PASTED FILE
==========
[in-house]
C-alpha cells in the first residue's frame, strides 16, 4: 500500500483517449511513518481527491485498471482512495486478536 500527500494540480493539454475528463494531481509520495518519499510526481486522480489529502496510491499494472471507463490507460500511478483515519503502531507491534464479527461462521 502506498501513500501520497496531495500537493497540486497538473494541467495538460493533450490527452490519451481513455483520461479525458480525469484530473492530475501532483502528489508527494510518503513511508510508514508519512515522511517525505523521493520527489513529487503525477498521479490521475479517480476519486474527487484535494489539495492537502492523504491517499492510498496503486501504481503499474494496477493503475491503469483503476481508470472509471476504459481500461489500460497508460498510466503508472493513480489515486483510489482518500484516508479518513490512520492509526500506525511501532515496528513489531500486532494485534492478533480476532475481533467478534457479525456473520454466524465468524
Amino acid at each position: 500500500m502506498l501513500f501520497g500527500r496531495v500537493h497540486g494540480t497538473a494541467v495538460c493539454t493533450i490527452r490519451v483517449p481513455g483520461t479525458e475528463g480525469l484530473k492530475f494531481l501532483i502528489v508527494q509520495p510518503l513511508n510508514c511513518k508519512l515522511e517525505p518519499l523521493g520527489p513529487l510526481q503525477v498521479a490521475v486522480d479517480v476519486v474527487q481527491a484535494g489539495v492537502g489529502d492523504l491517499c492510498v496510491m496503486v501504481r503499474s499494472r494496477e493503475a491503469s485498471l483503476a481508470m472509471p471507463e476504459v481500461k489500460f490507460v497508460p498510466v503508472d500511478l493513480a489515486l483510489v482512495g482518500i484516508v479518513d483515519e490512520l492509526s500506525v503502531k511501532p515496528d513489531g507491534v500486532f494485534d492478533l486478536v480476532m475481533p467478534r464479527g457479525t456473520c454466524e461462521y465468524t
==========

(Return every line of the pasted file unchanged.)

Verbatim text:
[in-house]
C-alpha cells in the first residue's frame, strides 16, 4: 500500500483517449511513518481527491485498471482512495486478536 500527500494540480493539454475528463494531481509520495518519499510526481486522480489529502496510491499494472471507463490507460500511478483515519503502531507491534464479527461462521 502506498501513500501520497496531495500537493497540486497538473494541467495538460493533450490527452490519451481513455483520461479525458480525469484530473492530475501532483502528489508527494510518503513511508510508514508519512515522511517525505523521493520527489513529487503525477498521479490521475479517480476519486474527487484535494489539495492537502492523504491517499492510498496503486501504481503499474494496477493503475491503469483503476481508470472509471476504459481500461489500460497508460498510466503508472493513480489515486483510489482518500484516508479518513490512520492509526500506525511501532515496528513489531500486532494485534492478533480476532475481533467478534457479525456473520454466524465468524
Amino acid at each position: 500500500m502506498l501513500f501520497g500527500r496531495v500537493h497540486g494540480t497538473a494541467v495538460c493539454t493533450i490527452r490519451v483517449p481513455g483520461t479525458e475528463g480525469l484530473k492530475f494531481l501532483i502528489v508527494q509520495p510518503l513511508n510508514c511513518k508519512l515522511e517525505p518519499l523521493g520527489p513529487l510526481q503525477v498521479a490521475v486522480d479517480v476519486v474527487q481527491a484535494g489539495v492537502g489529502d492523504l491517499c492510498v496510491m496503486v501504481r503499474s499494472r494496477e493503475a491503469s485498471l483503476a481508470m472509471p471507463e476504459v481500461k489500460f490507460v497508460p498510466v503508472d500511478l493513480a489515486l483510489v482512495g482518500i484516508v479518513d483515519e490512520l492509526s500506525v503502531k511501532p515496528d513489531g507491534v500486532f494485534d492478533l486478536v480476532m475481533p467478534r464479527g457479525t456473520c454466524e461462521y465468524t